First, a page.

August Sun

Late summer days last longest up on the rise of hill. Up there against the sky, where the heat of the day vents. Climb steps made from wild flowers names; toadflax, knapweed, yarrow, wild parsnip, breath just molecules in all that wide air. Gaze, small voiced thought; “small wonder then I don’t see the hare more often than not.”

August sun has hardly a comparison all the year long, a golden clarity largely unsurpassed, that throws all the view a glowing beauty. It weaves between each stubble stalk, sending the field rows running molten off the flank of hill. The toy-town-map of the coastal plane lays all picked out, metalled at the edge of land by aqueous colour. The roof of the world and the edge of land. Model-brick buildings and stitched-in woods, a chalk ribbon of path a rib showing through pelt of sheared fields.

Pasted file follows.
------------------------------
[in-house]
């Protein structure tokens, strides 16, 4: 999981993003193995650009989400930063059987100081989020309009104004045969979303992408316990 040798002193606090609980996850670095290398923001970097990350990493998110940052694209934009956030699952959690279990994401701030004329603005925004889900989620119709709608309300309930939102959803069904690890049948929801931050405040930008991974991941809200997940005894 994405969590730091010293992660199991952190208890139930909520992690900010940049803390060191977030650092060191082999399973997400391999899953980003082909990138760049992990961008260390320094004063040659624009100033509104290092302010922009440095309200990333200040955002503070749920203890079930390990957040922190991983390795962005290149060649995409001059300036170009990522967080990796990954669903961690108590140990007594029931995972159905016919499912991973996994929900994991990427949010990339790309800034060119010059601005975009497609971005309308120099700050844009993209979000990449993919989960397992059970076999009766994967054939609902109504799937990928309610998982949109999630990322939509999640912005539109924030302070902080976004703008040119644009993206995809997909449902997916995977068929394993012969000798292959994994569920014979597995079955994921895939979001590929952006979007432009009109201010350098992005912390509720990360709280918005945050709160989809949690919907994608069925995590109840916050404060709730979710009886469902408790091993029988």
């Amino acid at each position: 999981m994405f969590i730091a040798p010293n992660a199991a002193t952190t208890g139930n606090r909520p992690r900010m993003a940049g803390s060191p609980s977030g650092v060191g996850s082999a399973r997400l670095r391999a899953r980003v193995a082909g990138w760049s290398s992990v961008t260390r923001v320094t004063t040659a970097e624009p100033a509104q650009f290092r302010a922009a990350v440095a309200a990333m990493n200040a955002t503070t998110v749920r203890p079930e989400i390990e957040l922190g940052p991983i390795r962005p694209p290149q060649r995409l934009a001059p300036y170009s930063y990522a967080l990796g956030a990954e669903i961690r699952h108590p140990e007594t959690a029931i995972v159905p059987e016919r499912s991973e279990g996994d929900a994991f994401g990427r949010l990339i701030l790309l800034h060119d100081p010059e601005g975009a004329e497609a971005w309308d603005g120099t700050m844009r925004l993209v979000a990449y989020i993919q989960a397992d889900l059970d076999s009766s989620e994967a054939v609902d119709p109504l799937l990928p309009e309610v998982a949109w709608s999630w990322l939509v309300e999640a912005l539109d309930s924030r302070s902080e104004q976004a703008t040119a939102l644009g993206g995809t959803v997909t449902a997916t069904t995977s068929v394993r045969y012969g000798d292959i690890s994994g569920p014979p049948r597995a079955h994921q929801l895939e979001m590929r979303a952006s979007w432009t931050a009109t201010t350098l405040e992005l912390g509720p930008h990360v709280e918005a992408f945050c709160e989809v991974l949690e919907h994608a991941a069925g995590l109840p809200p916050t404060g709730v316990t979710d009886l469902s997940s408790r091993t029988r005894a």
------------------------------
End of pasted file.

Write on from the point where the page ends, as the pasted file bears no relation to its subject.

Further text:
Late summer days last longest up on the rise of hill, until we chase the sun back down into the valley, the wood owls calls conjuring the dark from the seed of our shadows.

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